Solving Systems of Equations

Solving Systems of Equations - Solving Systems of Equations...

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Solving Systems of Equations In this section we are going to take a look at using linear algebra techniques to solve a system of linear equations. Once we have a couple of definitions out of the way we’ll see that the process is a fairly simple one. Well, it’s fairly simple to write down the process anyway. Applying the process is fairly simple as well but for large systems it can take quite a few steps. So, let’s get the definitions out of the way. A matrix (any matrix, not just an augmented matrix) is said to be in reduced row- echelon form if it satisfies all four of the following conditions. 1. If there are any rows of all zeros then they are at the bottom of the matrix. 2. If a row does not consist of all zeros then its first non-zero entry ( i.e. the left most non- zero entry) is a 1. This 1 is called a leading 1 . 3. In any two successive rows, neither of which consists of all zeroes, the leading 1 of the lower row is to the right of the leading 1 of the higher row. 4. If a column contains a leading 1 then all the other entries of that column are zero. A matrix (again any matrix) is said to be in row-echelon form if it satisfies items 1 3 of the reduced row-echelon form definition. Notice from these definitions that a matrix that is in reduced row-echelon form is also in row-echelon form while a matrix in row-echelon form may or may not be in reduced row-echelon form. Example 1 The following matrices are all in row-echelon form.
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None of the matrices in the previous example are in reduced row-echelon form. The entries that are preventing these matrices from being in reduced row-echelon form are highlighted in red and underlined (for those without color printers. ..). In order for these matrices to be in reduced row-echelon form all of these highlighted entries would need to be zeroes. Notice that we didn’t highlight the entries above the 1 in the fifth column of the third matrix. Since this 1 is not a leading 1 ( i.e. the leftmost non-zero entry) we don’t need the numbers above it to be zero in order for the matrix to be in reduced row-echelon form. Example 2 The following matrices are all in reduced row-echelon form.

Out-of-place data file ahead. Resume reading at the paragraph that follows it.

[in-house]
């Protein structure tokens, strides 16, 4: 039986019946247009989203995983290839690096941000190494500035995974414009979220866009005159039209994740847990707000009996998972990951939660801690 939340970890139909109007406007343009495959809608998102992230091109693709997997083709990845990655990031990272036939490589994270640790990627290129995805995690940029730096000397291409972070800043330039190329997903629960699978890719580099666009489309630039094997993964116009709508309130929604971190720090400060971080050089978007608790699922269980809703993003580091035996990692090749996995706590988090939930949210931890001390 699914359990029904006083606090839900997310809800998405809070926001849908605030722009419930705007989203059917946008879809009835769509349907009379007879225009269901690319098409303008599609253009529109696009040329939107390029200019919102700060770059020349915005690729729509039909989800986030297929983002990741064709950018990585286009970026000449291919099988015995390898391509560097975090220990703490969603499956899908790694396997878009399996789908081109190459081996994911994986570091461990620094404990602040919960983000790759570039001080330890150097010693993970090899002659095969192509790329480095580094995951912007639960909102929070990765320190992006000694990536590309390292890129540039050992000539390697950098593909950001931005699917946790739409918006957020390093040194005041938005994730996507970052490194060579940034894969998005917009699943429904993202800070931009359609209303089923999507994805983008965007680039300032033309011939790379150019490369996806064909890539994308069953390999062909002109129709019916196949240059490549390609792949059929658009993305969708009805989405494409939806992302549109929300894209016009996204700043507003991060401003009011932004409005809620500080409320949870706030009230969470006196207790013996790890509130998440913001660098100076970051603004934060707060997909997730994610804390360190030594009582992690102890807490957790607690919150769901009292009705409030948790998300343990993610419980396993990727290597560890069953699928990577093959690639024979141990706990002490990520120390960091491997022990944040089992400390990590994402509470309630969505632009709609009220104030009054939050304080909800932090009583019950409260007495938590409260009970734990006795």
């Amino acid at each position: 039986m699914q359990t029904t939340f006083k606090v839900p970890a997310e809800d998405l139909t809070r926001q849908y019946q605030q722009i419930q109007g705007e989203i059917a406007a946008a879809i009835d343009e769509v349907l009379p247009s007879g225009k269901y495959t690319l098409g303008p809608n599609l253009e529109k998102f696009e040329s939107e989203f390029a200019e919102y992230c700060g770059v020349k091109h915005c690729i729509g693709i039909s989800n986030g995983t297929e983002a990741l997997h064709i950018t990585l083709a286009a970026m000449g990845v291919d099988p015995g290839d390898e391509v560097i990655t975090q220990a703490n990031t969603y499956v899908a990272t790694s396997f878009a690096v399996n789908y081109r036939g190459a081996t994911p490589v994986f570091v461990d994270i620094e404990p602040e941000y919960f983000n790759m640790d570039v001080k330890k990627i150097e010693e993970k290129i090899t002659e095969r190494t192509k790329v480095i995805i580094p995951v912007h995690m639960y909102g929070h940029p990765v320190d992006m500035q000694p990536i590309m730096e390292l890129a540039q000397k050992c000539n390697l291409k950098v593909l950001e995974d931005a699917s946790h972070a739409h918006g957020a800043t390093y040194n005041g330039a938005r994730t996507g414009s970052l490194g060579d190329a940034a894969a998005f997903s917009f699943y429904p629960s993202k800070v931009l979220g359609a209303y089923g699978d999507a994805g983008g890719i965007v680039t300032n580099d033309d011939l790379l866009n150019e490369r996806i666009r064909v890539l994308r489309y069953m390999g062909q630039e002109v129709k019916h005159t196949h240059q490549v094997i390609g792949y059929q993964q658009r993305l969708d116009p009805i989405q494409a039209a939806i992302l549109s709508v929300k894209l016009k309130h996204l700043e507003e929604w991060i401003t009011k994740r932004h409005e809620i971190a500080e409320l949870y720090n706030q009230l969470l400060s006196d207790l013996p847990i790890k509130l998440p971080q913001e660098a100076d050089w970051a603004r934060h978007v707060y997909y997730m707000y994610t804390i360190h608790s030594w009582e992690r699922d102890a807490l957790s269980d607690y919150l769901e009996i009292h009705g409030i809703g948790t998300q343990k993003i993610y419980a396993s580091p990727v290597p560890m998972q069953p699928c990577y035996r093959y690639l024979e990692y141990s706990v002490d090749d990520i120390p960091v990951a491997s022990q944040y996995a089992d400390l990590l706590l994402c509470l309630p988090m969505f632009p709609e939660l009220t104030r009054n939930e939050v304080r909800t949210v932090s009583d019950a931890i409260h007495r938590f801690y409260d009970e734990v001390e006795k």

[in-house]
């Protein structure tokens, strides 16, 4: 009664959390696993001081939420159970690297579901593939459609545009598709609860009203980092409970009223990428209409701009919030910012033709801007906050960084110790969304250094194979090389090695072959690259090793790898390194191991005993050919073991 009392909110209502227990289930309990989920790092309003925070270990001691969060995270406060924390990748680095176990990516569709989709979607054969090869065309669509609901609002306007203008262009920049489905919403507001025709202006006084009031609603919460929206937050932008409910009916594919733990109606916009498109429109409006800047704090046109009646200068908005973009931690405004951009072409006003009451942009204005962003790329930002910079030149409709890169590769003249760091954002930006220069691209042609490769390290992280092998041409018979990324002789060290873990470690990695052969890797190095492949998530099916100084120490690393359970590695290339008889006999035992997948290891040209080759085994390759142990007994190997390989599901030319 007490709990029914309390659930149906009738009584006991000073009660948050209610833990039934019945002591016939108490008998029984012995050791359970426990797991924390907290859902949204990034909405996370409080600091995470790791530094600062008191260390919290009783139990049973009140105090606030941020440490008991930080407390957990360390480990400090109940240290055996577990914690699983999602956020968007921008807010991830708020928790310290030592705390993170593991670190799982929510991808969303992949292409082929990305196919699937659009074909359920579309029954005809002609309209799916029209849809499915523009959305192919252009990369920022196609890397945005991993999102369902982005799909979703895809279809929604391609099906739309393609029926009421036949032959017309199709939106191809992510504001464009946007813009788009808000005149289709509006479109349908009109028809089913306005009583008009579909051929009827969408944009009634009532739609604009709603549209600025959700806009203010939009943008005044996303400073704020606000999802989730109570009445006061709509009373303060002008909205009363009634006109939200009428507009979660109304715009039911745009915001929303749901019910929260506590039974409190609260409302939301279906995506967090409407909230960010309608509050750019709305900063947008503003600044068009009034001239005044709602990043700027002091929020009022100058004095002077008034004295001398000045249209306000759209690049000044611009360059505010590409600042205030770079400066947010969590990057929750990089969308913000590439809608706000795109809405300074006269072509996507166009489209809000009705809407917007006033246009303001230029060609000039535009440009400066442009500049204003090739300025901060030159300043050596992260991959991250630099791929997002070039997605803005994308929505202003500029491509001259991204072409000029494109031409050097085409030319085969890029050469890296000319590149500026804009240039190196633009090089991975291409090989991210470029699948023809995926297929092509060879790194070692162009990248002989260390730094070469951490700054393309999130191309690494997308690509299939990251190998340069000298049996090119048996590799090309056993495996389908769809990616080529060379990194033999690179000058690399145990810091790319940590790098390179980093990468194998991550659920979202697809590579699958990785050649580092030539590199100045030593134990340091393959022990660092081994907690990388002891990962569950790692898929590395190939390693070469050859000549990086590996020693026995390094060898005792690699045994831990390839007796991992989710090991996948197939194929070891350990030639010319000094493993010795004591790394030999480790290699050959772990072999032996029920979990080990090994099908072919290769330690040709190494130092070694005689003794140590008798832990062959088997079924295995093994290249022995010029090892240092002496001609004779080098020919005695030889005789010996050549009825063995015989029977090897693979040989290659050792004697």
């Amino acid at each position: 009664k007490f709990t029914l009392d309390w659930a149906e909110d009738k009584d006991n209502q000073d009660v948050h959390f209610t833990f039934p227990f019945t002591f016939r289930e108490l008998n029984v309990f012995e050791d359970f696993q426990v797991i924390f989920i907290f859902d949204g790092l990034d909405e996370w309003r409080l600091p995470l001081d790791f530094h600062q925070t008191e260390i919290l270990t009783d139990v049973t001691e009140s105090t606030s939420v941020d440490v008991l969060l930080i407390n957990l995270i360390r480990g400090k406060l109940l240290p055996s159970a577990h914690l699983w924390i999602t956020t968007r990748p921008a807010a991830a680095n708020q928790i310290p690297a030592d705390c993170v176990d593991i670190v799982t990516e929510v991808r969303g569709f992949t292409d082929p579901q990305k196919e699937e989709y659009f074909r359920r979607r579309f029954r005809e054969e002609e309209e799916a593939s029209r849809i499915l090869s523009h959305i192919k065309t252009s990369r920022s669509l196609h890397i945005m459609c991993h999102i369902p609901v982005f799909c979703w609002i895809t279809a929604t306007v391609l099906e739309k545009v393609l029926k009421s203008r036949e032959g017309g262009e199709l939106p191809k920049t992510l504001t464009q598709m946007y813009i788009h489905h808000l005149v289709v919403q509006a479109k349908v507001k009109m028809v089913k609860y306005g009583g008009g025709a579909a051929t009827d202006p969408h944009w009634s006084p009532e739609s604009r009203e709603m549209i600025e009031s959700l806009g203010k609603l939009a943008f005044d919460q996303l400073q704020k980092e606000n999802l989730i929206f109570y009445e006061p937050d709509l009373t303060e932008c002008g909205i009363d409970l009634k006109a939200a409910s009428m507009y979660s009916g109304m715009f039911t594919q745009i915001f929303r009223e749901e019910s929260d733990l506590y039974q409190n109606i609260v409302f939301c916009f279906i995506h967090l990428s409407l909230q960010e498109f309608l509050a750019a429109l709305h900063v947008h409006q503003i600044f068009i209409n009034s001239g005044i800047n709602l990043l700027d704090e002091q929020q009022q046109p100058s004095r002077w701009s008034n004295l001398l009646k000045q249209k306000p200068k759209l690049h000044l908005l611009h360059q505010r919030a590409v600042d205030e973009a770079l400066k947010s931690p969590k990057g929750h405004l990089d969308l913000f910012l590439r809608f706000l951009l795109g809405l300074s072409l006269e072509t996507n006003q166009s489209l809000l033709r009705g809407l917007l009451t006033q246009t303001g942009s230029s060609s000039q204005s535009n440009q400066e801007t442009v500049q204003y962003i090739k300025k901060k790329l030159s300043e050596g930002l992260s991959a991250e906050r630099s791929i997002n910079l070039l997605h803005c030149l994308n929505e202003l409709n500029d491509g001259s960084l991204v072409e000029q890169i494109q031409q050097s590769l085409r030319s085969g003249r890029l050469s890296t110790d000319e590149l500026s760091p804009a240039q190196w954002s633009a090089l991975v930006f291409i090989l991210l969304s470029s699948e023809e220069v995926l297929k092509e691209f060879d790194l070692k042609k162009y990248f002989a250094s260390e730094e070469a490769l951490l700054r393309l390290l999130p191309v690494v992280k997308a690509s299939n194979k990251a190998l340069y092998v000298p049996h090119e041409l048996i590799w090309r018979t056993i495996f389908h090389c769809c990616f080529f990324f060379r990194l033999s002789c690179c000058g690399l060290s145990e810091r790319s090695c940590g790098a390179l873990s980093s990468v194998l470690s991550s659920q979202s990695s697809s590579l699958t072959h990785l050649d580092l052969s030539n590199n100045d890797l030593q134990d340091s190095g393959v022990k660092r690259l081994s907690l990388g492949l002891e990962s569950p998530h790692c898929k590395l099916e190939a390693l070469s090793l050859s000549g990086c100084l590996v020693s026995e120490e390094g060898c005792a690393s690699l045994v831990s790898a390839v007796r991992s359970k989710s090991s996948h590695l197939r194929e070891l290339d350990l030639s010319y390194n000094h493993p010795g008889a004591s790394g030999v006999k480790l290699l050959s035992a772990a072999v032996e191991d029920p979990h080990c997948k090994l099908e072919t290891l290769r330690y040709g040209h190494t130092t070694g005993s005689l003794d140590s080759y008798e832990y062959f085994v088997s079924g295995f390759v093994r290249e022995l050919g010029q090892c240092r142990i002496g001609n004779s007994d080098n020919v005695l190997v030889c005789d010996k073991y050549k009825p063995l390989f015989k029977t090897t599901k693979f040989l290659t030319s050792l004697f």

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In the second matrix on the first row we have all zeroes in the entries. This is perfectly acceptable and so don’t worry about it. This matrix is in reduced row- echelon form, the fact that it doesn’t have any non-zero entries does not change that fact since it satisfies the conditions. Also, in the second matrix of the second row notice that the last column does not have zeroes above the 1 in that column. That is perfectly acceptable since the 1 in that column is not a leading 1 for the fourth row. Notice from Examples 1 and 2 that the only real difference between row-echelon form and reduced row-echelon form is that a matrix in row-echelon form is only required to have zeroes below a leading 1 while a matrix in reduced row-echelon from must have zeroes both below and above a leading 1. Okay, let’s now start thinking about how to use linear algebra techniques to solve
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This note was uploaded on 11/06/2011 for the course MATH 211 taught by Professor Staff during the Spring '11 term at Rutgers.

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Solving Systems of Equations - Solving Systems of Equations...

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